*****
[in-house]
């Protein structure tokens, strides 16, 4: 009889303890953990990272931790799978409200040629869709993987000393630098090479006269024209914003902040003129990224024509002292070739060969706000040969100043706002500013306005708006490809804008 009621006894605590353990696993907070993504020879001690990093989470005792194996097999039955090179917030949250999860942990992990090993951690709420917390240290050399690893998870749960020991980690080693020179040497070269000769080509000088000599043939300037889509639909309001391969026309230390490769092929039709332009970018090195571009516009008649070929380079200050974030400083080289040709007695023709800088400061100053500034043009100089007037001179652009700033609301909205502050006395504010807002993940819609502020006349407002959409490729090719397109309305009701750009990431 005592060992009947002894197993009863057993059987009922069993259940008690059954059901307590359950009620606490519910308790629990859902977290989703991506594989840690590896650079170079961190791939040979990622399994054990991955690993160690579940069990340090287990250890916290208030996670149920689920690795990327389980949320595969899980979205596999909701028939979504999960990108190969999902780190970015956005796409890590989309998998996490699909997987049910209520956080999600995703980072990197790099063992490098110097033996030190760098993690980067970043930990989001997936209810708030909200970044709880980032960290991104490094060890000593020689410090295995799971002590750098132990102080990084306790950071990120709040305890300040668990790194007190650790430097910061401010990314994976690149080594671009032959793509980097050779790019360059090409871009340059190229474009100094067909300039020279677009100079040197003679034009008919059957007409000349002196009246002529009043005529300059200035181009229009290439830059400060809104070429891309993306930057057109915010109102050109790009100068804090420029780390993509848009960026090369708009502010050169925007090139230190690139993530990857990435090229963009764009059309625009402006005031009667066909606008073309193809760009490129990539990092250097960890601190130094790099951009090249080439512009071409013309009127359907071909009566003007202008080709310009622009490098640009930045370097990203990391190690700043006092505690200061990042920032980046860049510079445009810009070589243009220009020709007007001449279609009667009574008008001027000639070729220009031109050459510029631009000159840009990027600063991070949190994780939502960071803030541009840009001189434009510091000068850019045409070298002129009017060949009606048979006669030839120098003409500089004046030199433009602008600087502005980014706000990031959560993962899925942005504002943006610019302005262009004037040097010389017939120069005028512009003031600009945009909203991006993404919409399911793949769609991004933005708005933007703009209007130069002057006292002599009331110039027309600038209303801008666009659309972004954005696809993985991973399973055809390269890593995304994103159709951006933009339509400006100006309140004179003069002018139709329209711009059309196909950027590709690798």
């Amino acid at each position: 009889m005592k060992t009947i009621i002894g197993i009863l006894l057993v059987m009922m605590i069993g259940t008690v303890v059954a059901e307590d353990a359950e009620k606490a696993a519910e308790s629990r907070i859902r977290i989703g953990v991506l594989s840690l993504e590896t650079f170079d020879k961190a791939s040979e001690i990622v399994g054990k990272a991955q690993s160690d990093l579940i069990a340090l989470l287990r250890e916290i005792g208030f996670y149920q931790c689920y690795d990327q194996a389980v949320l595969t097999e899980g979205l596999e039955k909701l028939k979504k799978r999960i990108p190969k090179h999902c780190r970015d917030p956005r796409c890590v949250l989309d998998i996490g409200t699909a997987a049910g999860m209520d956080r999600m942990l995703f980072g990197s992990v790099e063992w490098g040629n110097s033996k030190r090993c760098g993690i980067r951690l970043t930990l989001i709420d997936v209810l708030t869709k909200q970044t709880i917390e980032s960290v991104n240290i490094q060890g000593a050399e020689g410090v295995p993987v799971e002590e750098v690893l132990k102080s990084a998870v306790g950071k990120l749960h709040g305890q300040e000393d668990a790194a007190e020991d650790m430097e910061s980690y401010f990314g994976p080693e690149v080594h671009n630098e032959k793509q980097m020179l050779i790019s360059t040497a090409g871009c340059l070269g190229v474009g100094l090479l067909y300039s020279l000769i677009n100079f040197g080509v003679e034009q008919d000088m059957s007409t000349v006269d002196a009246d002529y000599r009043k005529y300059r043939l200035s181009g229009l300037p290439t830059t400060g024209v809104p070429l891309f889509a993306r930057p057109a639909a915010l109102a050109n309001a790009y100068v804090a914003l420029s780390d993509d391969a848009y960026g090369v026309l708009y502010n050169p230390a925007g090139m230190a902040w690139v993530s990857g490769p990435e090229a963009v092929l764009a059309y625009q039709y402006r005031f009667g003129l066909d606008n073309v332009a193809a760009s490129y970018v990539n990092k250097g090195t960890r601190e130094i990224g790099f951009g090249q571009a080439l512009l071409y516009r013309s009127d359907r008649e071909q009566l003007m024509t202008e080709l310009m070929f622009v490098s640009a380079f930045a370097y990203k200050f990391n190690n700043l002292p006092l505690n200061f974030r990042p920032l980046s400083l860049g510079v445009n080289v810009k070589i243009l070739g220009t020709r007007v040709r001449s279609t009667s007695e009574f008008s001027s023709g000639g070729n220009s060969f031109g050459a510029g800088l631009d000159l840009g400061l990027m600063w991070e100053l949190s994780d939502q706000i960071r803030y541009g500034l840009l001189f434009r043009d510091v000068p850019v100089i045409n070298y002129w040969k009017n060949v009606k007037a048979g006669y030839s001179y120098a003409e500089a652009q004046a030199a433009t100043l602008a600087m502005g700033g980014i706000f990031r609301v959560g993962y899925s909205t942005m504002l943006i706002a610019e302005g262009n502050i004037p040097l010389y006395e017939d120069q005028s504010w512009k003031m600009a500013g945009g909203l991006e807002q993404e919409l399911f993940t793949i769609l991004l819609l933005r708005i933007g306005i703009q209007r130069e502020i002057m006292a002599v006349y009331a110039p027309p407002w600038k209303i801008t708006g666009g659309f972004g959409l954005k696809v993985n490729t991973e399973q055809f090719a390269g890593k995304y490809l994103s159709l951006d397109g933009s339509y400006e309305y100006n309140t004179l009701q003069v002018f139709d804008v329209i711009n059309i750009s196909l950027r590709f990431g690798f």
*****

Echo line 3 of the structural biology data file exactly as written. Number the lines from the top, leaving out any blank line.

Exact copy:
């Amino acid at each position: 009889m005592k060992t009947i009621i002894g197993i009863l006894l057993v059987m009922m605590i069993g259940t008690v303890v059954a059901e307590d353990a359950e009620k606490a696993a519910e308790s629990r907070i859902r977290i989703g953990v991506l594989s840690l993504e590896t650079f170079d020879k961190a791939s040979e001690i990622v399994g054990k990272a991955q690993s160690d990093l579940i069990a340090l989470l287990r250890e916290i005792g208030f996670y149920q931790c689920y690795d990327q194996a389980v949320l595969t097999e899980g979205l596999e039955k909701l028939k979504k799978r999960i990108p190969k090179h999902c780190r970015d917030p956005r796409c890590v949250l989309d998998i996490g409200t699909a997987a049910g999860m209520d956080r999600m942990l995703f980072g990197s992990v790099e063992w490098g040629n110097s033996k030190r090993c760098g993690i980067r951690l970043t930990l989001i709420d997936v209810l708030t869709k909200q970044t709880i917390e980032s960290v991104n240290i490094q060890g000593a050399e020689g410090v295995p993987v799971e002590e750098v690893l132990k102080s990084a998870v306790g950071k990120l749960h709040g305890q300040e000393d668990a790194a007190e020991d650790m430097e910061s980690y401010f990314g994976p080693e690149v080594h671009n630098e032959k793509q980097m020179l050779i790019s360059t040497a090409g871009c340059l070269g190229v474009g100094l090479l067909y300039s020279l000769i677009n100079f040197g080509v003679e034009q008919d000088m059957s007409t000349v006269d002196a009246d002529y000599r009043k005529y300059r043939l200035s181009g229009l300037p290439t830059t400060g024209v809104p070429l891309f889509a993306r930057p057109a639909a915010l109102a050109n309001a790009y100068v804090a914003l420029s780390d993509d391969a848009y960026g090369v026309l708009y502010n050169p230390a925007g090139m230190a902040w690139v993530s990857g490769p990435e090229a963009v092929l764009a059309y625009q039709y402006r005031f009667g003129l066909d606008n073309v332009a193809a760009s490129y970018v990539n990092k250097g090195t960890r601190e130094i990224g790099f951009g090249q571009a080439l512009l071409y516009r013309s009127d359907r008649e071909q009566l003007m024509t202008e080709l310009m070929f622009v490098s640009a380079f930045a370097y990203k200050f990391n190690n700043l002292p006092l505690n200061f974030r990042p920032l980046s400083l860049g510079v445009n080289v810009k070589i243009l070739g220009t020709r007007v040709r001449s279609t009667s007695e009574f008008s001027s023709g000639g070729n220009s060969f031109g050459a510029g800088l631009d000159l840009g400061l990027m600063w991070e100053l949190s994780d939502q706000i960071r803030y541009g500034l840009l001189f434009r043009d510091v000068p850019v100089i045409n070298y002129w040969k009017n060949v009606k007037a048979g006669y030839s001179y120098a003409e500089a652009q004046a030199a433009t100043l602008a600087m502005g700033g980014i706000f990031r609301v959560g993962y899925s909205t942005m504002l943006i706002a610019e302005g262009n502050i004037p040097l010389y006395e017939d120069q005028s504010w512009k003031m600009a500013g945009g909203l991006e807002q993404e919409l399911f993940t793949i769609l991004l819609l933005r708005i933007g306005i703009q209007r130069e502020i002057m006292a002599v006349y009331a110039p027309p407002w600038k209303i801008t708006g666009g659309f972004g959409l954005k696809v993985n490729t991973e399973q055809f090719a390269g890593k995304y490809l994103s159709l951006d397109g933009s339509y400006e309305y100006n309140t004179l009701q003069v002018f139709d804008v329209i711009n059309i750009s196909l950027r590709f990431g690798f």